Continuing on the path to Windows kernel exploitation…
Thanks to the previous post, we now have a working lab for easily (and in a reasonably fast manner) debug Windows kernel.
Let’s skip ahead for a minute and assume we control PC using some vulnerability in kernel land (next post), then we may want to jump back into a user allocated buffer to execute a control shellcode. So where do we go from now? How to transform this controlled PC in the kernel-land into a privileged process in user-land?
The classic technique is to steal the
System process token and copy it into the
structure of our targeted arbitrary (but unprivileged) process (say
Note: our target here will the Modern.IE Windows 8.1 x64 we created in the
that we’ll interact with using
kd via Network debugging. Refer to previous
post if you need to set it up.
Stealing SYSTEM token using
of WinDBG provides a structured display of one or all the processes.
This leaks the address of the
_EPROCESS structure in the kernel, of the proces
dt will provide a lot more info (here, massively
truncated to what interests us):
nt!_EPROCESS.Token (+0x348) we get the process token, which holds a pointer to an
“Executive Fast Reference” structure.
If we nullify the last nibble of the address (i.e. AND with -0xf on x64, -7 on
x86), we end up having the
System token’s address:
Note: the WinDBG extension
a more detailed (and parsed) output. You might to refer to it instead whenever
you are analyzing tokens.
So basically, if we create a process (say
cmd.exe), and overwrite its token
System token value we found (0xffffc0002f405590), our process will be
System. Let’s try!
We search our process using
Overwrite the offset 0x348 with the
SYSTEM token pointer (0xffffc0002f405590).
And tada …
Now we know how to transform any unprivileged process into a privileged one
Shellcoding our way to SYSTEM
So the basic idea now, to reproduce the same steps that we did in the last part, but from our shellcode. So we need:
- A pointer to
EPROCESSstructure, and save the token (located at offset +0x348)
- Look up for the current process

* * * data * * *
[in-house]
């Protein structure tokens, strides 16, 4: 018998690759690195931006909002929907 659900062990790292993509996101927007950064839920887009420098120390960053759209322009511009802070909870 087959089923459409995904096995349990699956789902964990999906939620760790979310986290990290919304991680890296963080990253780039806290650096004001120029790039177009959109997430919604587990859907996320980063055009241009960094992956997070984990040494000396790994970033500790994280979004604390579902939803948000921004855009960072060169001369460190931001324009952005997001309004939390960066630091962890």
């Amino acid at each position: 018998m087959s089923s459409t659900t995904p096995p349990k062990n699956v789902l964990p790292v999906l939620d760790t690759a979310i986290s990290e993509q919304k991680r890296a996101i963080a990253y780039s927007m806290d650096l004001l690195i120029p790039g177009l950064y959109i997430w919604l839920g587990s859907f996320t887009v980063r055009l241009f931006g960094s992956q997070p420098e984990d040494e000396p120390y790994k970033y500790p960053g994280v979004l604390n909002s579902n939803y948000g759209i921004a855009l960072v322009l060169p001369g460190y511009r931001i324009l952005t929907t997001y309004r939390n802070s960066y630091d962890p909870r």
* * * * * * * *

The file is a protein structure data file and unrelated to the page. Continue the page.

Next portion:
- Overwrite its token with
Getting the current process structure address
Pointers to process structures on Windows are stored in a doubly linked list (see the
If we have the address to one process, we can “scroll” back and forward to discover the
others. But first, we need to get the address of at the least one process in the
This is exactly the purpose of the routine
since we can’t call it directly (thank you ASLR), we can still check what is it
doing under the hood:
mov rax, qword ptr gs:[188h] returns a pointer to an
_ETHREAD structure (more
specifically the kernel thread (KTHREAD)
nt!KiInitialThread). If we check the content of
this structure at the offset 0xb8, we find the structure to the current process:
So now we know where our current process resides in the kernel (just like
gave us using
!process 0 0 cmd.exe earlier), and therefore the first of our
Browsing through the process list to reach
The processes are stored in the
ActiveProcessLinks (offset 0x2e8) of the
nt!_EPROCESS structure, via a
_LIST_ENTRY, which is a doubly linked list in
its simplest form:
Since we know that
System process ID is 4, we can write a very small loop in
assembly, whose pseudo-C code would be:
Which builds the second part of our shellcode:
Overwrite the current process token field with
This is the third and final part of our shellcode, and the easiest since everything was done in the steps above:
The final shellcode
We add a few extra instructions to correctly save and restore the context, and make sure we exit cleanly:
We can now simply use any assembler (NASM, YASM) - but I have a personal preference for Keystone-Engine - to generate a bytecode version of our shellcode.
Once copied into an executable location, this shellcode will grant the current
process with all
Until then, take care!
- A Guide to Kernel Exploitation - Attacking The Core
- Introduction To Windows Shellcode Development
- x64 Kernel Privilege Escalation
- Well-Known Security IDentifiers
- Understanding Windows Shellcode
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